“Oliver is amaz­ing,” said Ruiz. “What of­ten starts out sound­ing dis­jointed on first read­ing be­comes beau­ti­ful in six weeks’ time. He breaks down phrases.” In ad­di­tion to con­duct­ing, Prezant plays the vi­ola and has played with the New Mex­ico Sym­phony Or­ches­tra, Santa Fe Opera, and the Cal­i­for­nia Cham­ber Virtuosi. Since tak­ing the job with the com­mu­nity or­ches­tra, he has fo­cused on build­ing up the string sec­tion, in­clud­ing do­ing sec­tional re­hearsals that he sched­ules on his own time. “It’s my own vol­un­teer work,” he said. “There’s a men­tal­ity needed for a vi­o­lin sec­tion to play to­gether.” The mu­si­cians spend a great amount of time work­ing on bow­ing and ar­tic­u­la­tion. “For a brass player, the breath­ing is nat­u­ral, but the dy­nam­ics of the bow is re­ally dif­fi­cult. You get dif­fer­ent sounds from dif­fer­ent parts of a bow. We fo­cus on the ba­sics you need for artis­tic play­ing.”

Also on the pro­gram for the sea­son-open­ing con­cert is the Sin­foni­etta by Leosˇ Janácek,ˇ which was ded­i­cated to the armed forces in Cze­choslo­vakia and has a large con­tin­gent of brass play­ers. Prezant re­cruited trum­pet play­ers from Santa Fe High School to aug­ment the or­ches­tra, part of his mis­sion to “part­ner

mean­ing­fully” with the school mu­sic pro­grams and young mu­si­cians of Santa Fe. A fo­cus on young peo­ple’s con­certs has evolved re­cently into a more mul­ti­fac­eted ap­proach to the or­ches­tra’s ed­u­ca­tional out­reach pro­grams. Martha Caplin, a vi­o­lin­ist who has been con­cert­mas­ter of the Or­pheus Cham­ber Or­ches­tra and is now a Santa Fe res­i­dent, vis­ited two mid­dle schools while pre­par­ing to solo with the com­mu­nity or­ches­tra. The stu­dents learned some of the mu­sic the or­ches­tra would be play­ing and then prac­ticed with Prezant as con­duc­tor and Caplin as soloist. Fi­nally, they at­tended a SFCO per­for­mance in which the pieces were per­formed, which gave them the op­por­tu­nity to wit­ness a “high-level” per­for­mance by some­one they knew.

Soloist An­gela Gabriel, who plays the xy­lo­phone in the or­ches­tra’s per­for­mance of Fan­tasy on Ja­panese Wood Prints, Op. 211, by Alan Hovhaness, has been work­ing with two ele­men­tary-school classes in which the teach­ers are in­struct­ing their stu­dents on small xy­lo­phones. The stu­dents will per­form two short pieces on xy­lo­phone and glock­en­spiel dur­ing the con­cert. A per­for­mance of Haydn’s or­a­to­rio from The Cre­ation at the Cathe­dral Basil­ica was aug­mented by 60 singers from the choral pro­grams at Cap­i­tal and Santa Fe High Schools. “It was a rare op­por­tu­nity for the kids to sing with a live or­ches­tra. Some had never even been in the Basil­ica,” Prezant said.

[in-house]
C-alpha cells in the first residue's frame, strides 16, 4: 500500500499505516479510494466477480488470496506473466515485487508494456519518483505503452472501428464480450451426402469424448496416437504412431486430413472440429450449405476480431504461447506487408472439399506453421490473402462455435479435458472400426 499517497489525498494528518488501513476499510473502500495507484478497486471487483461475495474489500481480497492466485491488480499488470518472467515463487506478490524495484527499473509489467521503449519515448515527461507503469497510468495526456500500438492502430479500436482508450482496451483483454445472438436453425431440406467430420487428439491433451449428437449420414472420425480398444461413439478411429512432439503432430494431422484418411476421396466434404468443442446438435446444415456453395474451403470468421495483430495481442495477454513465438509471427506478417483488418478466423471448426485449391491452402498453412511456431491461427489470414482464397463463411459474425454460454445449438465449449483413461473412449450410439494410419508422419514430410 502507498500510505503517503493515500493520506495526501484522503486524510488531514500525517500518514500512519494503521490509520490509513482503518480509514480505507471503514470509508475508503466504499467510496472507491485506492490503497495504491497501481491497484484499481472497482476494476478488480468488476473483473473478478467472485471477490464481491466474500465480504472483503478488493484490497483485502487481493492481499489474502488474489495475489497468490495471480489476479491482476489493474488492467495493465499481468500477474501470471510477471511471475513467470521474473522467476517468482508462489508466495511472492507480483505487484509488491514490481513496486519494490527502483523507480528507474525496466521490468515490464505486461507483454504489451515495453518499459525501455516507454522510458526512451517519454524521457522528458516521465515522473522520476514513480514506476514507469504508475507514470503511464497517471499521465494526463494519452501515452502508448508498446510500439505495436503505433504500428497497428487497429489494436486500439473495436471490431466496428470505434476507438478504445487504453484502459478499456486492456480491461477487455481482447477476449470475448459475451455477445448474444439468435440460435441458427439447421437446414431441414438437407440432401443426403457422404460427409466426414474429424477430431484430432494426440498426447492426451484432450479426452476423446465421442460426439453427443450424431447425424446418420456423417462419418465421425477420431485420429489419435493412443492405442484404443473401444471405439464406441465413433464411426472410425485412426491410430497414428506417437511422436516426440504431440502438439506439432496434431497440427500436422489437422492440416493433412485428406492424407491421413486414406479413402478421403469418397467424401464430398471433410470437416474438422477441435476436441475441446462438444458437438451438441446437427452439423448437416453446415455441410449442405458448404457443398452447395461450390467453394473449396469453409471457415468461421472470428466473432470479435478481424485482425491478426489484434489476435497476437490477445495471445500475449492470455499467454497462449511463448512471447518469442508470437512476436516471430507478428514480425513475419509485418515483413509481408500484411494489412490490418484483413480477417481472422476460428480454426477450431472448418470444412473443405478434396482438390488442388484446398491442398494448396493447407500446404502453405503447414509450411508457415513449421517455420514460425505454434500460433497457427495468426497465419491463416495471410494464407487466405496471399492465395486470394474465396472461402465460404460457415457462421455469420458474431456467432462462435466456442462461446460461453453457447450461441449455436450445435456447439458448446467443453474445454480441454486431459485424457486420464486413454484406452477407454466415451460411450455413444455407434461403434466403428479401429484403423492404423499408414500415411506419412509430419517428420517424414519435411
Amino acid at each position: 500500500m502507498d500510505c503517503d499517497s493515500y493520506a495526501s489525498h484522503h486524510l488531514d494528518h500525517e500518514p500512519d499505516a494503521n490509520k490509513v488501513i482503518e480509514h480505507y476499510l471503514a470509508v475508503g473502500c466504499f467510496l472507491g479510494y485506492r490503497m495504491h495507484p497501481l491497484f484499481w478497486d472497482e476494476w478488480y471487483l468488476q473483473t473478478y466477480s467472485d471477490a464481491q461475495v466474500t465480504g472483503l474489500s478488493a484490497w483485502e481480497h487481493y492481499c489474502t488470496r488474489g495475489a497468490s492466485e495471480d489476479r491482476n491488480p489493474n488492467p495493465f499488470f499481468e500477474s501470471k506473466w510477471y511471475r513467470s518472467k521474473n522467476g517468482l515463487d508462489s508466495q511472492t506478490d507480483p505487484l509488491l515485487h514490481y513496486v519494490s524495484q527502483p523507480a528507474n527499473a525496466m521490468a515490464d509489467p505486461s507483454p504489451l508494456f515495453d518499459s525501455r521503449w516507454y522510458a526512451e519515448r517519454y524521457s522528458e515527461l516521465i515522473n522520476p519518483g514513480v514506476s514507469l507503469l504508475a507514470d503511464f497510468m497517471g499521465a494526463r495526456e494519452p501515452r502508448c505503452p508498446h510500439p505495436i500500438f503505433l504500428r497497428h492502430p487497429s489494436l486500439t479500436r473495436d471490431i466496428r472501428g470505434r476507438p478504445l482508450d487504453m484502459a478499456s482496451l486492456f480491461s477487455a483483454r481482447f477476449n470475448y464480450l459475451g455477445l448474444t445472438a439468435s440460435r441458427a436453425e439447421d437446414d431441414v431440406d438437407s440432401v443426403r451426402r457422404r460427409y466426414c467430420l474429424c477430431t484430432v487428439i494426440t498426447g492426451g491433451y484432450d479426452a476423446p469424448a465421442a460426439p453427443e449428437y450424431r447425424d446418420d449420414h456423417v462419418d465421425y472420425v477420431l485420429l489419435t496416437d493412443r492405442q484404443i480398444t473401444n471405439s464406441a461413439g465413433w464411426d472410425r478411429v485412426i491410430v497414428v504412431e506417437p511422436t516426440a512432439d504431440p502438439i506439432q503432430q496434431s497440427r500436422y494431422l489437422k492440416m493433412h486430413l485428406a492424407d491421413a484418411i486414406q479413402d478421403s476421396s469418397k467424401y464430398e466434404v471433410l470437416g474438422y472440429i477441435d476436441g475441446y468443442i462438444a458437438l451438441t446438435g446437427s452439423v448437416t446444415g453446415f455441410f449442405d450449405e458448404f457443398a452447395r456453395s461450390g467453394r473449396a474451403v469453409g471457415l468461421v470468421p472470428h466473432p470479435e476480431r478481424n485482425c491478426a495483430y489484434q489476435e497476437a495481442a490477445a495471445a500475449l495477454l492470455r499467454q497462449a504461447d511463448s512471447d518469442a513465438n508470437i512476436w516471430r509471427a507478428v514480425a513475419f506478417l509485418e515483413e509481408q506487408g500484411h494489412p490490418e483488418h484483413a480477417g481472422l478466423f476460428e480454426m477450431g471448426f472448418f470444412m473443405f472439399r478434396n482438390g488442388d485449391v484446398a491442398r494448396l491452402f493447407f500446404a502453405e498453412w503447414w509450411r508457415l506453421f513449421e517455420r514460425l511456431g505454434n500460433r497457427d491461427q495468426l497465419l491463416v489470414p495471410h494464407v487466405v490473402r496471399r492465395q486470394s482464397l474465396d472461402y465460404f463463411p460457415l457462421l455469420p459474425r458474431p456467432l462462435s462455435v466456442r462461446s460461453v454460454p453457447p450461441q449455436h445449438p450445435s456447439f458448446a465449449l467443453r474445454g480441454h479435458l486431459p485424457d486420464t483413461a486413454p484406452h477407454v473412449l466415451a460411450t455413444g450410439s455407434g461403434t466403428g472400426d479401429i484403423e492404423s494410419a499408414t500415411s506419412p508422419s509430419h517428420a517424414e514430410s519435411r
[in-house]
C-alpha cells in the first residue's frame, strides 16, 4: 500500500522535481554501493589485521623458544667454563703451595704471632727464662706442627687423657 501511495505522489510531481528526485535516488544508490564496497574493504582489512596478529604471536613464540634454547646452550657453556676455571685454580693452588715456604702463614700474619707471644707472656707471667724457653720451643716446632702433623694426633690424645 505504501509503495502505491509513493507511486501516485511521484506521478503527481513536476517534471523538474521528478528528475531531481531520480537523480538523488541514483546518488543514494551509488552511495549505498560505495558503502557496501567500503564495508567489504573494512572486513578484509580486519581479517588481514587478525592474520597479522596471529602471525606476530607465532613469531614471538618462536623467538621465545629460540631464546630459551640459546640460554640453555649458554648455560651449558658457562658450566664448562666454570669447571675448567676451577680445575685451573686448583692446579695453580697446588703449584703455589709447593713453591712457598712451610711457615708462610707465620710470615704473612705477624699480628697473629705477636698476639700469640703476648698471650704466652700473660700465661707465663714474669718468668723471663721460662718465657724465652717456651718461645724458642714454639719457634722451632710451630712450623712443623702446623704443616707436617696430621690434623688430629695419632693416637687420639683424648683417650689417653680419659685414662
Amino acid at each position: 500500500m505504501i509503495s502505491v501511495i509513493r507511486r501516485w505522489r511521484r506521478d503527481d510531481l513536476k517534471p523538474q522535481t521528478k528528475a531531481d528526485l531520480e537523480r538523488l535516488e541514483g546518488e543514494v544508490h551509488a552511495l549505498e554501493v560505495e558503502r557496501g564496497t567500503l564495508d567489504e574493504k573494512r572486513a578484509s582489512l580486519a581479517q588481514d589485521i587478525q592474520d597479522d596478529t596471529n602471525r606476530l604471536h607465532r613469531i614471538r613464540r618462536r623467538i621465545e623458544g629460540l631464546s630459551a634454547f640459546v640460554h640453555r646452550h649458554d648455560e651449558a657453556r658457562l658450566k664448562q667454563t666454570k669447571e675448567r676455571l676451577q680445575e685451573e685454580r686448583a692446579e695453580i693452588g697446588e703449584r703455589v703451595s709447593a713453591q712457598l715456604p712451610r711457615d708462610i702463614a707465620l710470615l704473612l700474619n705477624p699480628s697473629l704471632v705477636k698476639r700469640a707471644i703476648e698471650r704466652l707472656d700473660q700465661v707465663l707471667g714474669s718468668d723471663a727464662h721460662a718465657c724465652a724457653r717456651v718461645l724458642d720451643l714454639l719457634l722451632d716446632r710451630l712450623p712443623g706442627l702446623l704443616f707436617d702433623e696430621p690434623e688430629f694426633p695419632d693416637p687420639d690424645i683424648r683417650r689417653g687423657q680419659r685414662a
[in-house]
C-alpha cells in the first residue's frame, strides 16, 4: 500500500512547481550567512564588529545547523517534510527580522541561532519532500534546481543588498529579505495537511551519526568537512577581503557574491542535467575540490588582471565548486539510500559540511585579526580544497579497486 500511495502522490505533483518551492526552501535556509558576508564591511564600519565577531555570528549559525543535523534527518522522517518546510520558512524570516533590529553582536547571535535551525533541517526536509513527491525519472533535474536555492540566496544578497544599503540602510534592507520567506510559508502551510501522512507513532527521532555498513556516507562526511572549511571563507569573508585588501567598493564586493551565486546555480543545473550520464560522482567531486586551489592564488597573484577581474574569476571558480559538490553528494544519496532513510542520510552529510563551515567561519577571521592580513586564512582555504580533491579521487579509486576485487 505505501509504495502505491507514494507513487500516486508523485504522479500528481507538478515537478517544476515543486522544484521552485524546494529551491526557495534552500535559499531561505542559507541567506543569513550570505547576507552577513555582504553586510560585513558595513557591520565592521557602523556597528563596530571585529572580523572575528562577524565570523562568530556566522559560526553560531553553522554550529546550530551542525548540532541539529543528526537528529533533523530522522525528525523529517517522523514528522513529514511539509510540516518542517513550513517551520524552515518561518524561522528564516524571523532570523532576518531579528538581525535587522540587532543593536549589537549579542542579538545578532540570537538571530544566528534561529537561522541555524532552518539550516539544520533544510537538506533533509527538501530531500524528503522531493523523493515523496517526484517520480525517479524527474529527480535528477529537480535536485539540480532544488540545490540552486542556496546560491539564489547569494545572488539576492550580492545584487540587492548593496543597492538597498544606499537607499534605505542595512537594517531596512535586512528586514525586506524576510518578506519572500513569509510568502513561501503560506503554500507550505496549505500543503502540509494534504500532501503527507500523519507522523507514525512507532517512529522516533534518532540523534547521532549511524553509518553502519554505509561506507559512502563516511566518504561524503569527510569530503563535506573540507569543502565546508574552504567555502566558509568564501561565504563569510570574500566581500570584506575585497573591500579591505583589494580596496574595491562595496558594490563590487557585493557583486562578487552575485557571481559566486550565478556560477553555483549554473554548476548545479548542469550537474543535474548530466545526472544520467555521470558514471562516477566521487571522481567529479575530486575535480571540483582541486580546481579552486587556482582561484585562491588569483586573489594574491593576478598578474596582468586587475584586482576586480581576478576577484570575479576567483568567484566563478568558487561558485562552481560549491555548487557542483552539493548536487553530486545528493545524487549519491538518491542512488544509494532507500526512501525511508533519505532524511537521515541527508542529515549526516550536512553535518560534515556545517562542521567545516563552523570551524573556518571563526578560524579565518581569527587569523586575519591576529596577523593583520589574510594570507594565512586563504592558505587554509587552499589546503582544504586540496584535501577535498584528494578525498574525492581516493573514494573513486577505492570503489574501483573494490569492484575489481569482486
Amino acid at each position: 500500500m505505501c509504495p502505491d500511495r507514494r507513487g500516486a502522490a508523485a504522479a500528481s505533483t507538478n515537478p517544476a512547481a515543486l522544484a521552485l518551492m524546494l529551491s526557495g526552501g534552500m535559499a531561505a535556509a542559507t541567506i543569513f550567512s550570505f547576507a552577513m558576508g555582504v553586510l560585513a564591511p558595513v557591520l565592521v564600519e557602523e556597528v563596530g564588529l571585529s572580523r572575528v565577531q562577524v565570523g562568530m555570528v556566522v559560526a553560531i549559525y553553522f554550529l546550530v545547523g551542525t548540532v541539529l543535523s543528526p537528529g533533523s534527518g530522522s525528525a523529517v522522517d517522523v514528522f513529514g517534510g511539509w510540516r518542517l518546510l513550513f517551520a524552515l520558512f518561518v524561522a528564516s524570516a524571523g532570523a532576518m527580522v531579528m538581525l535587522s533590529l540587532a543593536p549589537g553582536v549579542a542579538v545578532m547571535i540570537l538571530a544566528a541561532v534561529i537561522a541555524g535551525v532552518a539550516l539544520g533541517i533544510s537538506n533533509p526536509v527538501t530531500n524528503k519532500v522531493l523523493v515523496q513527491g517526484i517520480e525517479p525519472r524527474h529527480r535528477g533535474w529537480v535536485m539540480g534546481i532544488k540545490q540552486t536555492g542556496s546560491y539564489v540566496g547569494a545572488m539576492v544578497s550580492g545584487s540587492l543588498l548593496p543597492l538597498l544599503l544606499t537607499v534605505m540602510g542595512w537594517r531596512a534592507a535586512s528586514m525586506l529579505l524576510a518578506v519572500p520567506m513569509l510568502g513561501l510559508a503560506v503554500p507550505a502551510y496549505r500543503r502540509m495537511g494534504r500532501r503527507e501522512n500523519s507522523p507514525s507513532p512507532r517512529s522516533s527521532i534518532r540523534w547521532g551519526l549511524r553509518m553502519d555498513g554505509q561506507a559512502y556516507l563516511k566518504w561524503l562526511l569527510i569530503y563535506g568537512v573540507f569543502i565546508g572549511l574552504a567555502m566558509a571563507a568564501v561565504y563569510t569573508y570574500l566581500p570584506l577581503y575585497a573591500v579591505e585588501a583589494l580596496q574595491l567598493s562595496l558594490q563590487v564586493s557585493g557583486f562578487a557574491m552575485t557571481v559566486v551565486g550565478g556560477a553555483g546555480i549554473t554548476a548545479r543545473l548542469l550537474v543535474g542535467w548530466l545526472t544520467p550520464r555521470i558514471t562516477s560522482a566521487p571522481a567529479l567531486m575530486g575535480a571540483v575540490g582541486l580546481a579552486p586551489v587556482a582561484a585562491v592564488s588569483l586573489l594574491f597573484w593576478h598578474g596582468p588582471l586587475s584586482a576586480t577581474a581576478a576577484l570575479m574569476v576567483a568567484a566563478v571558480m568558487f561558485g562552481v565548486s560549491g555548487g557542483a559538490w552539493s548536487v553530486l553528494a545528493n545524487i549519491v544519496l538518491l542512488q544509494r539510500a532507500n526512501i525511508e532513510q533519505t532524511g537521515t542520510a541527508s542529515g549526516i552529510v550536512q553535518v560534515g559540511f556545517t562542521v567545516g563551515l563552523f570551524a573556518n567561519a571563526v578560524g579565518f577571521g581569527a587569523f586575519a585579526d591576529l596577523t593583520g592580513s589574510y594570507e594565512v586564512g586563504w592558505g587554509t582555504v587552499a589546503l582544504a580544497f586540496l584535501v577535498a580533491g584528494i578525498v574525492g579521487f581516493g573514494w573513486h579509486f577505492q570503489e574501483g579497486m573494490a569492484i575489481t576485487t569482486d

Later in the sea­son, the or­ches­tra will present fa­mil­iar works, like the Wil­liam Tell over­ture by Rossini and Rach­mani­noff’s Sym­phonic Dances on Dec. 5. On the same pro­gram, Sally Guen­ther, for­merly the solo cel­list of the Ber­gen Phil­har­monic Or­ches­tra in Nor­way, joins the or­ches­tra for the Mil­haud Con­certo No. 1 for Cello and Or­ches­tra, Op. 136.

Feb. 26 marks the pop­u­lar Let’s Dance per­for­mance, an evening of swing and ball­room danc­ing to live mu­sic. Prezant said the free event at­tracted 850 peo­ple to the Santa Fe Com­mu­nity Con­ven­tion Cen­ter last win­ter (“Clearly, peo­ple are hun­gry for that kind of evening out.”), and he is hop­ing to re­peat the suc­cess this year.

In March, the or­ches­tra per­forms Mahler’s Sym­phony No. 5 in C-sharp Mi­nor. The April 17 con­cert fea­tures the win­ner of the SFCO Con­certo Com­pe­ti­tion and a per­for­mance of Beethoven’s “Pas­toral” Sym­phony No. 6. “The or­ches­tra has been ask­ing to play that for many years,” Prezant said. The sea­son fi­nale fea­tures Co­p­land’s suite from Billy the Kid, plus a world pre­miere from the win­ner of the New Mex­ico Com­posers’ Com­pe­ti­tion, a con­test the or­ches­tra holds ev­ery year, and the Brahms con­certo No. 1, Op. 15, in D mi­nor with pi­anist Ioan­nis Po­ta­mousis.

Prezant ap­pears in two “Anatomy of a Sym­phony” con­cert pre­views dur­ing the sea­son. “It’s a fan­tas­tic op­por­tu­nity for any­one in­ter­ested in clas­si­cal mu­sic. I’m chat­ting about the com­poser with a full or­ches­tra on stage, so I can take apart the mu­sic, and then you can hear what I’m talk­ing about. I can say that Brahms was reclu­sive, and then find it in the score. It’s an en­gag­ing way to get in­volved with the mu­sic.”

Oliver Prezant with mem­bers of the Santa Fe Com­mu­nity Or­ches­tra